New Jersey lawmakers on Monday advanced a bill that would ban cashless stores in the Garden State.
The measure, which can now go before the full state Senate, would require all brick-and-mortar retailers to accept cash, excluding transactions made online, by telephone, or by mail. That would make New Jersey the second state to prohibit retailers from refusing to accept cash and the first since 1978, when Massachusetts passed a law banning cashless stores.
The state Senate Commerce Committee unanimously approved the bill 5 to 0, with amendments that would exclude retailers inside airports and certain parking facilities from the cash requirement. Specifically, the amended bill carves out municipally-owned parking facilities, parking facilities that only accept mobile payments, and airports as long as a terminal has at least two food retailers that take cash.
No one testified for or against the bill.
The state Assembly passed a version of the bill in June by a 71 to 4 vote.
As technology gives consumers more ways to pay, including with their smartphones, some businesses have gone cashless to improve efficiency and reduce the risk of robbery, among other reasons.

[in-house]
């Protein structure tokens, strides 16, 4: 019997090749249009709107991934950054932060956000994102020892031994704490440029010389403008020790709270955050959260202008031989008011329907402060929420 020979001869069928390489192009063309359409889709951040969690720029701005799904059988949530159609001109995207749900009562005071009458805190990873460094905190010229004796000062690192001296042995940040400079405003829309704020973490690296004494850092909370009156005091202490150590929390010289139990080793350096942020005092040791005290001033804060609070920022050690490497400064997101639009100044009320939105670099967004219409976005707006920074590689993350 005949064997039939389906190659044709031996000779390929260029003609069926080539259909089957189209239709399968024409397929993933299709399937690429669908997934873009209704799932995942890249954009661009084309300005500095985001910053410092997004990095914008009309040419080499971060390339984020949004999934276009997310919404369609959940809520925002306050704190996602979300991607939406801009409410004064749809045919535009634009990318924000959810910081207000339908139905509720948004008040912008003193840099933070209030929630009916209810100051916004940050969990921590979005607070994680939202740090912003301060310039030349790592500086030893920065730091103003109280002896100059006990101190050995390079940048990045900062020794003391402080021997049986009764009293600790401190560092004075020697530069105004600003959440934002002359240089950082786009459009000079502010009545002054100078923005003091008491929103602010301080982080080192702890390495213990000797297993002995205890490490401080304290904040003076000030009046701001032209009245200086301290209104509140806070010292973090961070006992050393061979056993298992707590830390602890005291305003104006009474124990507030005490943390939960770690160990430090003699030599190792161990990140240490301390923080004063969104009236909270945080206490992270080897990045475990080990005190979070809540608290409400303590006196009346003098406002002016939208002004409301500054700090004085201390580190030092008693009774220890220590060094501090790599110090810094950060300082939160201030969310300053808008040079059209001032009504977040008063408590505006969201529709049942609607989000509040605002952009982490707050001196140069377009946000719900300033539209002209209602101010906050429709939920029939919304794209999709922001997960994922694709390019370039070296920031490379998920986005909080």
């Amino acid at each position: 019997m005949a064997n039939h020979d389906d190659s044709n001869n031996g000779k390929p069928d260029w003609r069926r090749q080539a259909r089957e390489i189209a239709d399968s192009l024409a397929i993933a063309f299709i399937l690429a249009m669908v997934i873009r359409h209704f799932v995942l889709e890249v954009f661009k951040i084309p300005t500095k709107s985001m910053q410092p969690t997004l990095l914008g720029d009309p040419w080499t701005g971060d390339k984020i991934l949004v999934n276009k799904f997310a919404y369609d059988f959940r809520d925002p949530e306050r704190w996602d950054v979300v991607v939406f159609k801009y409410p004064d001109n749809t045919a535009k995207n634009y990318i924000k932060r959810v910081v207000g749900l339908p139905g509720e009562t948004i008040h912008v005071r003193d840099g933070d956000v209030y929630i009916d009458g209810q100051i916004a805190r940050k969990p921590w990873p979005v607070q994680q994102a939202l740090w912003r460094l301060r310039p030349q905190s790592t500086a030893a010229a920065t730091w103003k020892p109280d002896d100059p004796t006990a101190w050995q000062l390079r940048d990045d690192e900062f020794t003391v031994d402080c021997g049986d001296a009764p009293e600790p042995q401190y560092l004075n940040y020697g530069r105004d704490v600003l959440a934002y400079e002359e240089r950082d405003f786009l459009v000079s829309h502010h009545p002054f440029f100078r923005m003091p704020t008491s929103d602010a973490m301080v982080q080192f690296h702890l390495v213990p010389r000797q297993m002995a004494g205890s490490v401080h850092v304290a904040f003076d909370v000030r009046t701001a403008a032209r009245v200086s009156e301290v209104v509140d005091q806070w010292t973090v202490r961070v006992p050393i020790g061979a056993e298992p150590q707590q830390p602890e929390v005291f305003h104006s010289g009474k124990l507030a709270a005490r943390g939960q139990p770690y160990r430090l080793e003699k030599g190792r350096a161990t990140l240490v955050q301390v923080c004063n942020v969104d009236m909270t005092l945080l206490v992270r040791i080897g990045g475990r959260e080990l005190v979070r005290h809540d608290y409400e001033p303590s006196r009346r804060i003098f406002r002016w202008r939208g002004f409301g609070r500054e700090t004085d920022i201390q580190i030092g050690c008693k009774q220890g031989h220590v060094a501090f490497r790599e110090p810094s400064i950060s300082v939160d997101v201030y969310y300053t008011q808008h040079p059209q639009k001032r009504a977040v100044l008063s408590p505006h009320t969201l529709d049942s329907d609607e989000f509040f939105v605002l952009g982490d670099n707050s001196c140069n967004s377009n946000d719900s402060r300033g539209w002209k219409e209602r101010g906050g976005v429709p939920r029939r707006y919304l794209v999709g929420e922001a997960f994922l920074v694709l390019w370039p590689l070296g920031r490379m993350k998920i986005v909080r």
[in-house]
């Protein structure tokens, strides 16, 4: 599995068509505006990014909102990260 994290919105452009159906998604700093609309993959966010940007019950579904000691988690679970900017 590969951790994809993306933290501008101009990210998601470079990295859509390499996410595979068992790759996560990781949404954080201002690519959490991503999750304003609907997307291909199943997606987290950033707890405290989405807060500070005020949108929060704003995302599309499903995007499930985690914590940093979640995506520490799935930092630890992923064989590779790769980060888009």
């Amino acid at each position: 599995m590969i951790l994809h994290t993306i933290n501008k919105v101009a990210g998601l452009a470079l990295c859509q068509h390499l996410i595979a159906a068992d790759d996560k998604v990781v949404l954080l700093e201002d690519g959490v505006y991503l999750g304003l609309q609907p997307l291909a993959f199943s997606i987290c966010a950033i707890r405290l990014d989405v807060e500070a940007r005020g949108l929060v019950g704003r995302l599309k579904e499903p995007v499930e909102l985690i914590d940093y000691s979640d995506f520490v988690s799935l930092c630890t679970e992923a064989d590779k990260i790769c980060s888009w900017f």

But consumer advocates say cashless businesses effectively discriminate against poor customers who don't have access to credit or bank accounts, and seniors who aren't comfortable paying with plastic or digital devices.
Under the bill, businesses could receive a $2,500 fine for a first offense and $5,000 for a second violation. Subsequent offenses would be considered unlawful practices under the consumer fraud act, which can levy penalties of up to $20,000.
The Senate Commerce Committee had planned to consider the bill in September, but shelved the vote after major retailers including Amazon raised concerns about the legislation.
Amazon has one cashless bookstore inside the Garden State Plaza mall in Paramus, Bergen County. The company also has five “pop-up” retail locations inside New Jersey malls that all take cash.
An Amazon spokesperson did not return a request for comment.
The web giant has launched cashierless retail locations in Seattle that allow consumers with an “Amazon Go” app to grab items they need and leave without checking out. The stores can detect when products are taken from shelves and add them to a virtual cart, according to Amazon. After the customer leaves, Amazon charges the user’s online account.
Amazon is planning to open 3,000 cashierless stores by 2021, and is testing the cashierless technology for bigger stores, the Wall Street Journal reported. Amazon owns the Whole Foods grocery chain.